‘Selma’ Inaccurate And Misleading: Critics Of Oscar Nominee Blast Treatment Of LBJ

Selma, while widely praised by the majority of film critics and a leading contender for Best Picture at this year’s Oscars, has received some intense scrutiny over the last few weeks for what many believe is an unfair and inaccurate portrayal of President Lyndon B. Johnson and LBJ’s role in passing the Voting Rights Act.

On Sunday, Yahoo! did a roundup of inaccuracies and complaints about this year’s nominees and found that many LBJ historians are upset with how his role in approving voting rights is marginalized.

Johnson historian Mark K. Updegrove called the film’s depiction a “mischaracterization,” writing that “in truth, the partnership between LBJ and MLK on civil rights is one of the most productive and consequential in American history.”

Joseph A. Califano, Jr., Johnson’s top assistant during the time period depicted in Selma, had even harsher words for the film, calling it on the carpet for taking “dramatic, trumped-up license.”

In his Washington Post op-ed, he had this to say.

“The makers of the new movie Selma apparently just couldn’t resist taking dramatic, trumped-up license with a true story that didn’t need any embellishment to work as a big-screen historical drama. As a result, the film falsely portrays President Lyndon B. Johnson as being at odds with Martin Luther King Jr. and even using the FBI to discredit him, as only reluctantly behind the Voting Rights Act of 1965 and as opposed to the Selma march itself.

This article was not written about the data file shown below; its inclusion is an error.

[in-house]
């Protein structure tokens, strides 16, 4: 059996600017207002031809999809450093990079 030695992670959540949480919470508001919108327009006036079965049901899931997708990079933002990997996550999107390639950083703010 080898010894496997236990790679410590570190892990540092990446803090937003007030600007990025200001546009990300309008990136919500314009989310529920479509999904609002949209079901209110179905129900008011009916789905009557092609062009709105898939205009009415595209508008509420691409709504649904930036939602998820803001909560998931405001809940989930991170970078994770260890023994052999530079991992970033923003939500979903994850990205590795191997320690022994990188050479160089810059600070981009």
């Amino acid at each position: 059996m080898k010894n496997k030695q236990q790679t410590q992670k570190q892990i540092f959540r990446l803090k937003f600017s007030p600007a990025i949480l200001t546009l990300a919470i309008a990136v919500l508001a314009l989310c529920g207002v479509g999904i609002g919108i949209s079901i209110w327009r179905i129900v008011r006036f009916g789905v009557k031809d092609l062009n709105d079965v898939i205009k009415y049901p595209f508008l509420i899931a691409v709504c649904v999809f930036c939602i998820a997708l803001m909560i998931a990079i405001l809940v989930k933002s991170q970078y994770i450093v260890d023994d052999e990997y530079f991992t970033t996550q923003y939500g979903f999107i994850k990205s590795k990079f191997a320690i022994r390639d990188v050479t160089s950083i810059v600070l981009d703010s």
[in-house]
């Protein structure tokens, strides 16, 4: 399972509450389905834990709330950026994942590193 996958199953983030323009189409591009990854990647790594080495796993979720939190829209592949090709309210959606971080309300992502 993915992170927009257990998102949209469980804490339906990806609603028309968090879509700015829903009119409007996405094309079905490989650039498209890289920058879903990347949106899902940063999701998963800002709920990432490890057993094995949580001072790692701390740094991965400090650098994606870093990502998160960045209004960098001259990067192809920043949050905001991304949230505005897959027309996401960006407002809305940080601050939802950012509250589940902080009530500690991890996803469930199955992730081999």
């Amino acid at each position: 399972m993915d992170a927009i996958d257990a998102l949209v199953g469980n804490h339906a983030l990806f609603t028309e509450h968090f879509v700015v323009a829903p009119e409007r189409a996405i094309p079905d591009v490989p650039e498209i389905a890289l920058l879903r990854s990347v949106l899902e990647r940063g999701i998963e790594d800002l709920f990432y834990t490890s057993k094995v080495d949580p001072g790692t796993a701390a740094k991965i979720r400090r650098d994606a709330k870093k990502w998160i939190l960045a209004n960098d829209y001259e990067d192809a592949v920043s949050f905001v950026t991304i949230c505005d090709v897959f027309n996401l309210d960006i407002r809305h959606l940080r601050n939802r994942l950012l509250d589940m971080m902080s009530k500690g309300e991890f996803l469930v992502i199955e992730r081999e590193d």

“In fact, Selma was LBJ’s idea, he considered the Voting Rights Act his greatest legislative achievement, he viewed King as an essential partner in getting it enacted — and he didn’t use the FBI to disparage him.”

DuVernay has since responded to Califano’s claim in comments reported by HitFix.

“[The] notion that Selma was LBJ’s idea is jaw dropping and offensive to SNCC (Student Nonviolent Coordinating Committee), SCLC (Southern Christian Leadership Conference) black citizens who made it so.”

DuVernay also contends that LBJ “asked King to wait while he first passed legislation on the War on Poverty as well as other bills,” pointing to a 2013 article from the New Yorker on the topic.

What do you think, readers? Did the film that is now nominated for Best Picture take too many liberties with the character of LBJ? If so, why do you think this decision was made?

Also, have you had a chance to see Selma? If so, where do you think it belongs in the Best Picture discussion? Sound off in our comments section.